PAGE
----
This is actually a funny story. I was told by Europcar Cabo San Lucas car rental agency that there was a mandatory $7000 USD hold on my credit card for declining a collision insurance. I told her it was $5000 and showed her the paperwork. She showed me her website which shows $7000. I told her that I made an agreement for $5000, not $7000 and she’d have to honor that. She disagreed.
The fine print from Expedia clearly showed $5000 for the class of car I was renting (a midsize car), and $7000 for a larger “standard” car. She told me the 2 cars were the same thing and thus the deposit was $7000. I walked out of the office, found a Europcar employee who was cleaning out a car and asked him the difference between a midsize and a standard. He confirmed, a midsize (the kind I was renting) was indeed smaller than the “standard” which had a requirement of $7000. She was caught in a lie and had to back down. She called her manager and he agreed to let me rent it with only a $5000 deposit, but “just this once.”
Rip Off Attempt #5: Empty Tank of Gas
When signing the paperwork, I agreed to return the car with a full tank of gas. This is the standard throughout the world, whether in Cabo San Lucas or elsewhere. You get a full tank and leave with a full tank. When I got into my car, I actually noticed that I only had less than a 1/4 tank of gas. I was able to point this out to them and they made the adjustments to the paperwork. It was tricky to return the car with just the same amount of gas as I got it. They came out ahead.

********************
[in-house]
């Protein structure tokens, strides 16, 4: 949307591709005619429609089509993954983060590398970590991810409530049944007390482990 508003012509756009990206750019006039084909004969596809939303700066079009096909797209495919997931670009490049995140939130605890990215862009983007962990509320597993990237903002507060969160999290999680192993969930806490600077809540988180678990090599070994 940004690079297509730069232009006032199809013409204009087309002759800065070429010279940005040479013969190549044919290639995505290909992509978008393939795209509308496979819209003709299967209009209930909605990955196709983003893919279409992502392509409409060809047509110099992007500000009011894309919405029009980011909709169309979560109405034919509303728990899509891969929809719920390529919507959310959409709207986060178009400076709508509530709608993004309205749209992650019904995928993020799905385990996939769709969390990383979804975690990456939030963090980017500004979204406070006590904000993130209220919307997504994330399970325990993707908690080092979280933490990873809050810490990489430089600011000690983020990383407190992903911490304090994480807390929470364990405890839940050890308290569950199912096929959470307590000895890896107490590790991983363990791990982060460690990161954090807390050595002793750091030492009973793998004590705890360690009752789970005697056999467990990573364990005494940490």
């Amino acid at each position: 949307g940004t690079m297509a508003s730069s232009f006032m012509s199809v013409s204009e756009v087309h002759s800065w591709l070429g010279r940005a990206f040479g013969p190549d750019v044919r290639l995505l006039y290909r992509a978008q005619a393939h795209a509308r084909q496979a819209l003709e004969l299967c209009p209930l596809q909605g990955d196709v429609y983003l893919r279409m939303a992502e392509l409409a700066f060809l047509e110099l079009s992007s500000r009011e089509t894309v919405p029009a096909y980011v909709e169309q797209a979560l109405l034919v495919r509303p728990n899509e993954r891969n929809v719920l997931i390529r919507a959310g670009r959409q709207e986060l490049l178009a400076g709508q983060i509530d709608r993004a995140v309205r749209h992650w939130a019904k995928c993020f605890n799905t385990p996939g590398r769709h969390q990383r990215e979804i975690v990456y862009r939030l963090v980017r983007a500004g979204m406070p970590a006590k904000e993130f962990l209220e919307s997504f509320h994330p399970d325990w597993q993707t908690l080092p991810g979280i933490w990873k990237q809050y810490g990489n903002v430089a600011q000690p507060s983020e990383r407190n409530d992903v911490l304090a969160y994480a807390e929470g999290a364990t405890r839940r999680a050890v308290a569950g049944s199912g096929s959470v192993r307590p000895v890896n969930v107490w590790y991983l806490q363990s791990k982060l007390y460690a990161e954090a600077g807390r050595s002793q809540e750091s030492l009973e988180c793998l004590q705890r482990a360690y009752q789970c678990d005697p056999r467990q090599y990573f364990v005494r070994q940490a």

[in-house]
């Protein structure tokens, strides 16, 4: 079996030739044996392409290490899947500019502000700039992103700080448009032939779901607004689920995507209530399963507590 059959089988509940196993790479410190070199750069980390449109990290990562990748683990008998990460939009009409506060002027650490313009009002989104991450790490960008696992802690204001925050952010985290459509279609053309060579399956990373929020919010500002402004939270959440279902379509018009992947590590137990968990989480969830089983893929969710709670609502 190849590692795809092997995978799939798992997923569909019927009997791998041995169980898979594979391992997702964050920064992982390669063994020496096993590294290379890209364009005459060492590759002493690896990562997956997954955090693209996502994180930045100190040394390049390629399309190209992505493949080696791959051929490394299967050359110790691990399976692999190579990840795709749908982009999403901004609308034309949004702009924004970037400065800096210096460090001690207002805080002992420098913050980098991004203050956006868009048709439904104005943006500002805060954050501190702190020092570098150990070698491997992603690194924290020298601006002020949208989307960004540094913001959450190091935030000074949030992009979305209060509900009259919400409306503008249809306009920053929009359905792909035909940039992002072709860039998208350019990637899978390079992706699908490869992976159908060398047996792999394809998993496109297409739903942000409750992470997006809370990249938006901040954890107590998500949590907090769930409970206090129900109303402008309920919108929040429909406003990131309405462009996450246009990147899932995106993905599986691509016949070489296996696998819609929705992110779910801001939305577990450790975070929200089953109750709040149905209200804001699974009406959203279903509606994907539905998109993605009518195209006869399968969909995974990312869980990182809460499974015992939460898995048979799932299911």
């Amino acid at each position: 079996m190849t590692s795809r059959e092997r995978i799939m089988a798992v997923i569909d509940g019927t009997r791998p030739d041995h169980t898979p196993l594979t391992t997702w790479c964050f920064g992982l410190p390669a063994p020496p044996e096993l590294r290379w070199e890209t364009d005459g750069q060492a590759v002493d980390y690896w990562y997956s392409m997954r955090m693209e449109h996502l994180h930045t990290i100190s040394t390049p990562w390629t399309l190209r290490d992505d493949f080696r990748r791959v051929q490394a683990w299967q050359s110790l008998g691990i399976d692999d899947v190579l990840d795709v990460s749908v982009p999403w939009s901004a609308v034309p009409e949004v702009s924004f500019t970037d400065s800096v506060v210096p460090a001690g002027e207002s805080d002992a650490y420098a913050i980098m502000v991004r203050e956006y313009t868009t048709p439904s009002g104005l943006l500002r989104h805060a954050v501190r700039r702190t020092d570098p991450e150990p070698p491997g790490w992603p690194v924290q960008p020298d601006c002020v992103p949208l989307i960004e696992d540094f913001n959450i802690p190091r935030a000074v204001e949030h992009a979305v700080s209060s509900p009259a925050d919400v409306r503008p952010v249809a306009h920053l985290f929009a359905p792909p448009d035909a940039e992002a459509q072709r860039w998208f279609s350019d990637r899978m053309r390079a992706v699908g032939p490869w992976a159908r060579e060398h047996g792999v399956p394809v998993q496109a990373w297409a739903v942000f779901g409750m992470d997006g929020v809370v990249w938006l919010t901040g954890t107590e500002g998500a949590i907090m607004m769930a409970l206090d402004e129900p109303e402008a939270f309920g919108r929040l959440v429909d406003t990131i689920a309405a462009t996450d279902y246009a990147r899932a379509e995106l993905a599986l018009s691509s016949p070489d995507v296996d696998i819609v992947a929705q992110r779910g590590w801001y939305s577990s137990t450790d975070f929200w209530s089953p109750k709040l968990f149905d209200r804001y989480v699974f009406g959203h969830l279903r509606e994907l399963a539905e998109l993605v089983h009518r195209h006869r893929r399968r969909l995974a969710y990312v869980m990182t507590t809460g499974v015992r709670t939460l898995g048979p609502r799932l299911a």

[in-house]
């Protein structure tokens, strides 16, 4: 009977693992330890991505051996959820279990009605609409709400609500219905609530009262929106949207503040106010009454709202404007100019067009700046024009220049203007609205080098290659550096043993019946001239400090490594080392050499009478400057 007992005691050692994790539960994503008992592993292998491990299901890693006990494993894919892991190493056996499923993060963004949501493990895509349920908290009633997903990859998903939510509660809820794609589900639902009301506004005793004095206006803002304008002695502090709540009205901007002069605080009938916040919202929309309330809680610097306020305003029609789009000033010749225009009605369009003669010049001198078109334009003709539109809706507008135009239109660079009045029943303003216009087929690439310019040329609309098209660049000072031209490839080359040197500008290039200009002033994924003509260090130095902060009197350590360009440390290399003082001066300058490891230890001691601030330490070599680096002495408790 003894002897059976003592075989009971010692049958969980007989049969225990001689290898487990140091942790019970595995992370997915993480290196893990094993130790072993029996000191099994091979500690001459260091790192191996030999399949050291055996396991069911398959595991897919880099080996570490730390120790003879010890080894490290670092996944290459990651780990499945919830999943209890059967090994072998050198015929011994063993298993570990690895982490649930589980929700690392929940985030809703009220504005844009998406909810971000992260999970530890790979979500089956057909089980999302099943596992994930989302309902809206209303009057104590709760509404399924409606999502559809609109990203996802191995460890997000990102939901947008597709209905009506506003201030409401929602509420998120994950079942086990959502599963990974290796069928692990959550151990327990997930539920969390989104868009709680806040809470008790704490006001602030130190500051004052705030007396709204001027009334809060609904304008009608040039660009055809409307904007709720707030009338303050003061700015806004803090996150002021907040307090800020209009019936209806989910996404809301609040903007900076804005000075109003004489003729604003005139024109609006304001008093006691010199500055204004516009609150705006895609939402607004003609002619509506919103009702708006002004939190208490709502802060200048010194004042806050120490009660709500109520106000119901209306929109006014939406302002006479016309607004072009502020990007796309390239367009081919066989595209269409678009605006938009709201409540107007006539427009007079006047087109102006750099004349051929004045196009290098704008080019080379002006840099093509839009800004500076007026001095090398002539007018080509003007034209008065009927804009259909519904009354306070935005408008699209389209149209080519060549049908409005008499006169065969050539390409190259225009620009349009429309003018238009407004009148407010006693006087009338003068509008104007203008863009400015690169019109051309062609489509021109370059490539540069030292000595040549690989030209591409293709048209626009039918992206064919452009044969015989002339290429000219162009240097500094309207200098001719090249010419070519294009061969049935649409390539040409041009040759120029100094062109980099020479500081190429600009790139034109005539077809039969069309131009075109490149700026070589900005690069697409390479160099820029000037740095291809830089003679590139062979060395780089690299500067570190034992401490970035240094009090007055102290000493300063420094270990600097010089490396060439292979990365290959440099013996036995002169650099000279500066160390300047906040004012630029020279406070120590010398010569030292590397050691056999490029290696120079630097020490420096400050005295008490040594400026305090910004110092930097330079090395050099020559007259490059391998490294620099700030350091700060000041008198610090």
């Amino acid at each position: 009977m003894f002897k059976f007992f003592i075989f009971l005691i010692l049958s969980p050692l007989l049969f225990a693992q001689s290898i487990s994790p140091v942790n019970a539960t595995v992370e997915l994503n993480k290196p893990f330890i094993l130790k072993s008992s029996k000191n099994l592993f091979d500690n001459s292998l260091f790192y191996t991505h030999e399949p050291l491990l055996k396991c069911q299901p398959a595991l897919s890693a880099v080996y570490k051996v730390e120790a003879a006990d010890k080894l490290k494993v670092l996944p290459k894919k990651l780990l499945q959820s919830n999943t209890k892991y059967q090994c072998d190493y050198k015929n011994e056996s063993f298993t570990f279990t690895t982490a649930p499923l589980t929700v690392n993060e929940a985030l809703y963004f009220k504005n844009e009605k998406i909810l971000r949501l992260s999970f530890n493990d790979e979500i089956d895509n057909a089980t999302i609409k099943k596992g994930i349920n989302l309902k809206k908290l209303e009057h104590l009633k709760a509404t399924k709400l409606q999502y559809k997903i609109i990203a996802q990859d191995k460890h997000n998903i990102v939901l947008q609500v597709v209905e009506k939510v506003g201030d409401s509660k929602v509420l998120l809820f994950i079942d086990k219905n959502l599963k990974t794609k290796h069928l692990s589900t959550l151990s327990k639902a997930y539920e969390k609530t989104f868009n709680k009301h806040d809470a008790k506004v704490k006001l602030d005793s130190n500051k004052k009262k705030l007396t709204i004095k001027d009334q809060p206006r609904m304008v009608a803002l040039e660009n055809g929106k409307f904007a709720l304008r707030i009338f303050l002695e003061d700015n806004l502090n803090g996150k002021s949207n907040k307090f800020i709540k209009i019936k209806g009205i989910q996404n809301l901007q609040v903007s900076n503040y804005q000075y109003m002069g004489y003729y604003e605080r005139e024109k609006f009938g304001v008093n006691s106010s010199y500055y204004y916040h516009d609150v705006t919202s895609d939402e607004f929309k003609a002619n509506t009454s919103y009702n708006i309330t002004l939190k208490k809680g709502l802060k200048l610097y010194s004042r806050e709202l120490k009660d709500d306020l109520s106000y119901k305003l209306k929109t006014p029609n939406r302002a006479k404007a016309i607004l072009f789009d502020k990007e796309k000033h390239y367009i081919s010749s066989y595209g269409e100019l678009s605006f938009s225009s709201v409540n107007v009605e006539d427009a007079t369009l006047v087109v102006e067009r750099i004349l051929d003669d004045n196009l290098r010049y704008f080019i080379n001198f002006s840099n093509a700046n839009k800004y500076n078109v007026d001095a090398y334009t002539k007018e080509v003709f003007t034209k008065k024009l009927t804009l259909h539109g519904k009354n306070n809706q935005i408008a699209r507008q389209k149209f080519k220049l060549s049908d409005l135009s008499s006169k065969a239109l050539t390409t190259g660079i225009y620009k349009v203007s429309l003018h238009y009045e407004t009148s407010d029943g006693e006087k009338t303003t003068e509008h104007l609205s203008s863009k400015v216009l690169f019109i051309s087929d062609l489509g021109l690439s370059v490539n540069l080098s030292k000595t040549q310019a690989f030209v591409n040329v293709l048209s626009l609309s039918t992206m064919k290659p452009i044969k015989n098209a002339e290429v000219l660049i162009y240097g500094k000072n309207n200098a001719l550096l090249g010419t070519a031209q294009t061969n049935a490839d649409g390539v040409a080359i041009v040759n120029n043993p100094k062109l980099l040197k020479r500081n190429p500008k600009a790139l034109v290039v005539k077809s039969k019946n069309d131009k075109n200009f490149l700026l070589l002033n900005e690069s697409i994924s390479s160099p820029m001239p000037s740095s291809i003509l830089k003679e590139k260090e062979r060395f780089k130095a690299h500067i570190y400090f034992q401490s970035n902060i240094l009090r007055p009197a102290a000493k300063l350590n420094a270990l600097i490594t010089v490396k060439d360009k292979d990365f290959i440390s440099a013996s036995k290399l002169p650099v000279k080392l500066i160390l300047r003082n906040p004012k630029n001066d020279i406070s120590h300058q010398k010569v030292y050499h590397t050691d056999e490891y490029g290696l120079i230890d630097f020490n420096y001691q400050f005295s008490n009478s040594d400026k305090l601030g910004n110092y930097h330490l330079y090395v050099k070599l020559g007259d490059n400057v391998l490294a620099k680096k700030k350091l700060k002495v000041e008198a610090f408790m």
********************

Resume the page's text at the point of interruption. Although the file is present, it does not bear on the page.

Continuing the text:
Car Rental Insurance
Believe it or not, there was no attempt to rip me off when it came to insurance (except the opt-out roadside assistance). I had a print out from my credit card company stating that I was covered, so no hassles here. However, the person in front of my got scammed by this: not having the paperwork from their credit card stating they had coverage.
It is very much true what you read about on TripAdvisor and other sites about renting a car in Mexico. At least in my experience, car rentals in Cabo San Lucas are full of scams. Had I not been aware and brought the proper documentation, I would have been over-charged by approximately $380.
Its unfortunate that Europcar lived up to its reputation and tried to get more money out of me than we had agreed to when we entered into our contract via their marketing partner, Expedia.. It’s very fortunate that I was prepared by having the printed documentation and being hyper aware of everything they were charging me for.
Besides the scams, the overall experience was decent. I was met by a shuttle from the airport quickly and the wait to get helped at the rental office was not that bad. The entire paperwork took about 30 minutes because I had to haggle with the clerk and double check everything. A 12 day car rental cost me around $300 USD after taxes, insurance, and of course, the cost of the car rental. If it had not been for the TripAdvisor warnings, I probably would have paid double.
The actual car, well that’s another story. They say you get what you pay for, and for $25 per day, I have no complaints.